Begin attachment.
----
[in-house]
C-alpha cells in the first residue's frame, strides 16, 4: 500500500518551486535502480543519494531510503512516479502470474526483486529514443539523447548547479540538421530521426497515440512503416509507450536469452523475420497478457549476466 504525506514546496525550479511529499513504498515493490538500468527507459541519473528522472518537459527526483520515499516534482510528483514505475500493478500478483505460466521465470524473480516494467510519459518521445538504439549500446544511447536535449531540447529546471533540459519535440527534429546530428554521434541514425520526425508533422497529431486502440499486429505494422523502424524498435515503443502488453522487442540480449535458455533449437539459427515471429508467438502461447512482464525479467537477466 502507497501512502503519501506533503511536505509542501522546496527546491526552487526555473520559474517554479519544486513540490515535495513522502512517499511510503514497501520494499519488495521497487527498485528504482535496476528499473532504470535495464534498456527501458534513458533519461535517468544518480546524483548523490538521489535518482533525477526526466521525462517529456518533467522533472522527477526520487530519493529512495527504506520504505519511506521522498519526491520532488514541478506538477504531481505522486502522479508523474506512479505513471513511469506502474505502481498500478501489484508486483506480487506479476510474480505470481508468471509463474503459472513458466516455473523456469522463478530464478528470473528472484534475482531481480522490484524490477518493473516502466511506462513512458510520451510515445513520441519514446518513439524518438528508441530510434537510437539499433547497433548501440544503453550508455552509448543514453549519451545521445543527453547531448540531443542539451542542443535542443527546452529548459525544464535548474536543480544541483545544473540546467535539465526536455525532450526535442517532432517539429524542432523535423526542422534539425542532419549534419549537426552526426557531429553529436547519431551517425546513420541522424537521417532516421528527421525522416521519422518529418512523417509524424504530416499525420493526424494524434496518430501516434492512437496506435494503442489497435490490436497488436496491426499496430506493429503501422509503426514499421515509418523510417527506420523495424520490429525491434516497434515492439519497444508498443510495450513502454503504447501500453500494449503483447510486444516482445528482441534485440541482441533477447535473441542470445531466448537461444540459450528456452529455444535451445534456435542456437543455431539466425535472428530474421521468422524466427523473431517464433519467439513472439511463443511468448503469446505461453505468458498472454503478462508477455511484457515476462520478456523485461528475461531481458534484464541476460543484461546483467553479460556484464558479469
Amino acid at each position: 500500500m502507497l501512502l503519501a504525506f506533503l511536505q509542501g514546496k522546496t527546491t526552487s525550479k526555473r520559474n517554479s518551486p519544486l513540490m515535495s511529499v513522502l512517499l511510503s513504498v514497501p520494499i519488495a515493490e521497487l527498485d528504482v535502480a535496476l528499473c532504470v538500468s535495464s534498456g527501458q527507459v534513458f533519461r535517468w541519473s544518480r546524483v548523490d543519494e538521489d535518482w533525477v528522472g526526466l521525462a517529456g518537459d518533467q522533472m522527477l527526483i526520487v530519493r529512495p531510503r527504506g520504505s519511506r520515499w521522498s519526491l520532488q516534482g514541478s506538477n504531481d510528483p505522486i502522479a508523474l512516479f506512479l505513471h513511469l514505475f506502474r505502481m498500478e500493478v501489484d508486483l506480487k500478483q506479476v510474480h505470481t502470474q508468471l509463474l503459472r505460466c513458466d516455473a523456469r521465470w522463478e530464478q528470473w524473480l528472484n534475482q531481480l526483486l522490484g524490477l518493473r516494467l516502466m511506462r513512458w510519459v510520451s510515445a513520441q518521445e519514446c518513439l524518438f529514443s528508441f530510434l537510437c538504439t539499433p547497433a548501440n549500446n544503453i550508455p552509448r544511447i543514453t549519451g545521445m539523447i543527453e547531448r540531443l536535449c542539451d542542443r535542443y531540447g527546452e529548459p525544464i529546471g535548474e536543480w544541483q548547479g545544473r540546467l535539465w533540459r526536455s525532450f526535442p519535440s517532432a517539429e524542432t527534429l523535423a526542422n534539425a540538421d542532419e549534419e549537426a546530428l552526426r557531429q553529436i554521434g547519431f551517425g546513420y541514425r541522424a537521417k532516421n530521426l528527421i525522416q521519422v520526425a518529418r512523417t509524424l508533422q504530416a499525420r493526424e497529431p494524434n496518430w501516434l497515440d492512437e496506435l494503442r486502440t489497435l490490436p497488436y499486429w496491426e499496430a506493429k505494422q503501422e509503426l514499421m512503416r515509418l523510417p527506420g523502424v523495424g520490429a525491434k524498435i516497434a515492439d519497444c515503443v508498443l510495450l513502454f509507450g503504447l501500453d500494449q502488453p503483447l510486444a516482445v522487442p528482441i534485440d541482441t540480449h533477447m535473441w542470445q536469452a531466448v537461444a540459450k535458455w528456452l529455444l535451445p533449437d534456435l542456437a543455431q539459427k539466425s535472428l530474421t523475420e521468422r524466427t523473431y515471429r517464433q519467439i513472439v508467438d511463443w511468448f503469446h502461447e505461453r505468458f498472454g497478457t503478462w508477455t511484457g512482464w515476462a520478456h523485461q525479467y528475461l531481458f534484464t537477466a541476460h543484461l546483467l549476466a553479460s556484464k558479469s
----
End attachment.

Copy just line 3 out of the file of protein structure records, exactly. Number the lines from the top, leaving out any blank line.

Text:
Amino acid at each position: 500500500m502507497l501512502l503519501a504525506f506533503l511536505q509542501g514546496k522546496t527546491t526552487s525550479k526555473r520559474n517554479s518551486p519544486l513540490m515535495s511529499v513522502l512517499l511510503s513504498v514497501p520494499i519488495a515493490e521497487l527498485d528504482v535502480a535496476l528499473c532504470v538500468s535495464s534498456g527501458q527507459v534513458f533519461r535517468w541519473s544518480r546524483v548523490d543519494e538521489d535518482w533525477v528522472g526526466l521525462a517529456g518537459d518533467q522533472m522527477l527526483i526520487v530519493r529512495p531510503r527504506g520504505s519511506r520515499w521522498s519526491l520532488q516534482g514541478s506538477n504531481d510528483p505522486i502522479a508523474l512516479f506512479l505513471h513511469l514505475f506502474r505502481m498500478e500493478v501489484d508486483l506480487k500478483q506479476v510474480h505470481t502470474q508468471l509463474l503459472r505460466c513458466d516455473a523456469r521465470w522463478e530464478q528470473w524473480l528472484n534475482q531481480l526483486l522490484g524490477l518493473r516494467l516502466m511506462r513512458w510519459v510520451s510515445a513520441q518521445e519514446c518513439l524518438f529514443s528508441f530510434l537510437c538504439t539499433p547497433a548501440n549500446n544503453i550508455p552509448r544511447i543514453t549519451g545521445m539523447i543527453e547531448r540531443l536535449c542539451d542542443r535542443y531540447g527546452e529548459p525544464i529546471g535548474e536543480w544541483q548547479g545544473r540546467l535539465w533540459r526536455s525532450f526535442p519535440s517532432a517539429e524542432t527534429l523535423a526542422n534539425a540538421d542532419e549534419e549537426a546530428l552526426r557531429q553529436i554521434g547519431f551517425g546513420y541514425r541522424a537521417k532516421n530521426l528527421i525522416q521519422v520526425a518529418r512523417t509524424l508533422q504530416a499525420r493526424e497529431p494524434n496518430w501516434l497515440d492512437e496506435l494503442r486502440t489497435l490490436p497488436y499486429w496491426e499496430a506493429k505494422q503501422e509503426l514499421m512503416r515509418l523510417p527506420g523502424v523495424g520490429a525491434k524498435i516497434a515492439d519497444c515503443v508498443l510495450l513502454f509507450g503504447l501500453d500494449q502488453p503483447l510486444a516482445v522487442p528482441i534485440d541482441t540480449h533477447m535473441w542470445q536469452a531466448v537461444a540459450k535458455w528456452l529455444l535451445p533449437d534456435l542456437a543455431q539459427k539466425s535472428l530474421t523475420e521468422r524466427t523473431y515471429r517464433q519467439i513472439v508467438d511463443w511468448f503469446h502461447e505461453r505468458f498472454g497478457t503478462w508477455t511484457g512482464w515476462a520478456h523485461q525479467y528475461l531481458f534484464t537477466a541476460h543484461l546483467l549476466a553479460s556484464k558479469s